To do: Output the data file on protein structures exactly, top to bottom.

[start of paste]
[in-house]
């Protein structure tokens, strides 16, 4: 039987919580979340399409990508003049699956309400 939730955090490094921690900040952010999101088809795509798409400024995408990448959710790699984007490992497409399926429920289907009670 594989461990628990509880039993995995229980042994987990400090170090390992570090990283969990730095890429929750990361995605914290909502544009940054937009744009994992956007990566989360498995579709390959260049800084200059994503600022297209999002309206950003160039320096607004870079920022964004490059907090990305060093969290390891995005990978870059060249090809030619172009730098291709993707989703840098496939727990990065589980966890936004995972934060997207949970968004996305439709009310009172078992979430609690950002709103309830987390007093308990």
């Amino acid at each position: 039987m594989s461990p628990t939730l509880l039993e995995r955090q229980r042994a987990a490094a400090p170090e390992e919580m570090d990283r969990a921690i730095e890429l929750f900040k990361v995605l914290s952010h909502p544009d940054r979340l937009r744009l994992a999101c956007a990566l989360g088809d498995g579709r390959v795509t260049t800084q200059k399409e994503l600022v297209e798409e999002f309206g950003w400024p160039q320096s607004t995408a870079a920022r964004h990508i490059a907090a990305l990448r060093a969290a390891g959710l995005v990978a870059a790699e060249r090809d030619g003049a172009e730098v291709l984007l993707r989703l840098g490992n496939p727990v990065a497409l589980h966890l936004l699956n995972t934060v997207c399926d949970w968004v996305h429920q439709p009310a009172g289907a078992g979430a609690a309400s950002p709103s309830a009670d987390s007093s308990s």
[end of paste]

[in-house]
């Protein structure tokens, strides 16, 4: 039987919580979340399409990508003049699956309400 939730955090490094921690900040952010999101088809795509798409400024995408990448959710790699984007490992497409399926429920289907009670 594989461990628990509880039993995995229980042994987990400090170090390992570090990283969990730095890429929750990361995605914290909502544009940054937009744009994992956007990566989360498995579709390959260049800084200059994503600022297209999002309206950003160039320096607004870079920022964004490059907090990305060093969290390891995005990978870059060249090809030619172009730098291709993707989703840098496939727990990065589980966890936004995972934060997207949970968004996305439709009310009172078992979430609690950002709103309830987390007093308990």
């Amino acid at each position: 039987m594989s461990p628990t939730l509880l039993e995995r955090q229980r042994a987990a490094a400090p170090e390992e919580m570090d990283r969990a921690i730095e890429l929750f900040k990361v995605l914290s952010h909502p544009d940054r979340l937009r744009l994992a999101c956007a990566l989360g088809d498995g579709r390959v795509t260049t800084q200059k399409e994503l600022v297209e798409e999002f309206g950003w400024p160039q320096s607004t995408a870079a920022r964004h990508i490059a907090a990305l990448r060093a969290a390891g959710l995005v990978a870059a790699e060249r090809d030619g003049a172009e730098v291709l984007l993707r989703l840098g490992n496939p727990v990065a497409l589980h966890l936004l699956n995972t934060v997207c399926d949970w968004v996305h429920q439709p009310a009172g289907a078992g979430a609690a309400s950002p709103s309830a009670d987390s007093s308990s």